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NTSB Releases Report In Deadly Plane Crash
Updated September 30, 2014 7:20 AM
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(MONROE CO.) - The National Transportation Safety Board has released its preliminary report into the deadly plane crash that happened near Bloomington earlier this month.

The Sept. 18 crash killed 51-year-old Russell Kotlarek of Saukville, Wisconsin and 72-year-old Thomas Saccio of Blounts Creek, North Carolina.

The NTSB says a flight plan was not filed. Initial reports indicated the pilot contacted the control tower operator at the Monroe County Airport and reported he had a low fuel pressure indicator problem.

Several witnesses reported seeing the plane -- a kit-built Seawind 3000 seaplane -- according to the NTSB. One witness said the plane was on fire.

The seaplane crashed about three miles north of the Monroe County Airport, in a wooded area on Oard Road near State Road 48.

Using dental record comparisons, Monroe County Coroner Nicole Meyer determined Kotlarek and 72-year-old Saccio were the two men who died in a plane crash.

The preliminary causes of death are trauma as a result of the crash. The final causes are pending toxicology reports. Both men are pilots.

Indiana State Police say the crash happened at 12:58 p.m. in a wooded area behind 85 Oard Road near State Road 48, approximately one-quarter mile north of the Monroe County Airport.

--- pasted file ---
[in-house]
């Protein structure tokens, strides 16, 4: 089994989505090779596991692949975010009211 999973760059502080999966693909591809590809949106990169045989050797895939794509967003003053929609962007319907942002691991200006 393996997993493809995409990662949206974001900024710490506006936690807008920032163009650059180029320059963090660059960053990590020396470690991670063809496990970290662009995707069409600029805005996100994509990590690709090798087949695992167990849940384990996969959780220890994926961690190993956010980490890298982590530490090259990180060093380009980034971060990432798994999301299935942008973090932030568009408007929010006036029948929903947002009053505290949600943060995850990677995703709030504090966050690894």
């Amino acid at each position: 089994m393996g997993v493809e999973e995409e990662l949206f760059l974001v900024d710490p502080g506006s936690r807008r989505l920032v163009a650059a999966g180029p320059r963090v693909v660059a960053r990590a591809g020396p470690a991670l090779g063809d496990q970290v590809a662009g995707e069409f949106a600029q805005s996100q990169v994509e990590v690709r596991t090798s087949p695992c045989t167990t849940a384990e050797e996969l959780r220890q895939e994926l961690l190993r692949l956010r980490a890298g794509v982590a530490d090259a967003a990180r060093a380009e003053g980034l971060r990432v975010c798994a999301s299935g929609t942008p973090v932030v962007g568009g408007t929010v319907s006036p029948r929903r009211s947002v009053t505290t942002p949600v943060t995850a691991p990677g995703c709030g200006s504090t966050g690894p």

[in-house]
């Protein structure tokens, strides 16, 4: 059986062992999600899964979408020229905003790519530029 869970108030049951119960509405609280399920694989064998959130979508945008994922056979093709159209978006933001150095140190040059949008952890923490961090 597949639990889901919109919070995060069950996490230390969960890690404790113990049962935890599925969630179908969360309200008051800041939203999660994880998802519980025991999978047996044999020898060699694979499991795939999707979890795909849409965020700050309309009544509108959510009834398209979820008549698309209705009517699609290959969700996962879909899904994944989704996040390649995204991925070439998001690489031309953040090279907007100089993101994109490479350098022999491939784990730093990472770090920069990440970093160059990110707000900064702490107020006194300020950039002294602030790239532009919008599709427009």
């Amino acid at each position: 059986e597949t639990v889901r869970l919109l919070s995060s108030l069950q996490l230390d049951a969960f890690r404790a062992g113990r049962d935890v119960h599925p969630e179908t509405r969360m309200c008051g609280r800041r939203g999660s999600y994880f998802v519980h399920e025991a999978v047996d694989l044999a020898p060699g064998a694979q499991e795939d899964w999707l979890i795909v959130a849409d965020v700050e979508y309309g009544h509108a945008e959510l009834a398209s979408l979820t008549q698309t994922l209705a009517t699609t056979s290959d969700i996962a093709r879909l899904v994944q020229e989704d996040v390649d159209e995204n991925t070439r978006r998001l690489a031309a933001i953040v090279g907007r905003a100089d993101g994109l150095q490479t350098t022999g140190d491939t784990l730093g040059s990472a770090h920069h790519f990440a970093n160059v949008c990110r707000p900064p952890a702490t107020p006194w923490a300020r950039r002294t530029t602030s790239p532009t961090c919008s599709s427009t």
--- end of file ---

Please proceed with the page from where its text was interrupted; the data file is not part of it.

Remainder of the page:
According to police, a person on board the ultralight reported a mechanical issue, possibly involving fuel related mechanisms, to the Monroe County Airport tower. The airport manager says the pilot reported having low fuel pressure.

The pilot was about 7 miles from the airport when he radioed the tower. The pilot was given permission to land. The control tower asked the pilot to contact them again when he was 2 miles out. He did at 3 miles out. The control tower operators then saw a large amount of smoke and attempted to contact the pilot. There was no response.

Investigators say while the plane was approaching the airport from the north, traveling south, the plane lost altitude and crashed into a small shed and wooded area behind a home. The plane was immediately engulfed in flames.



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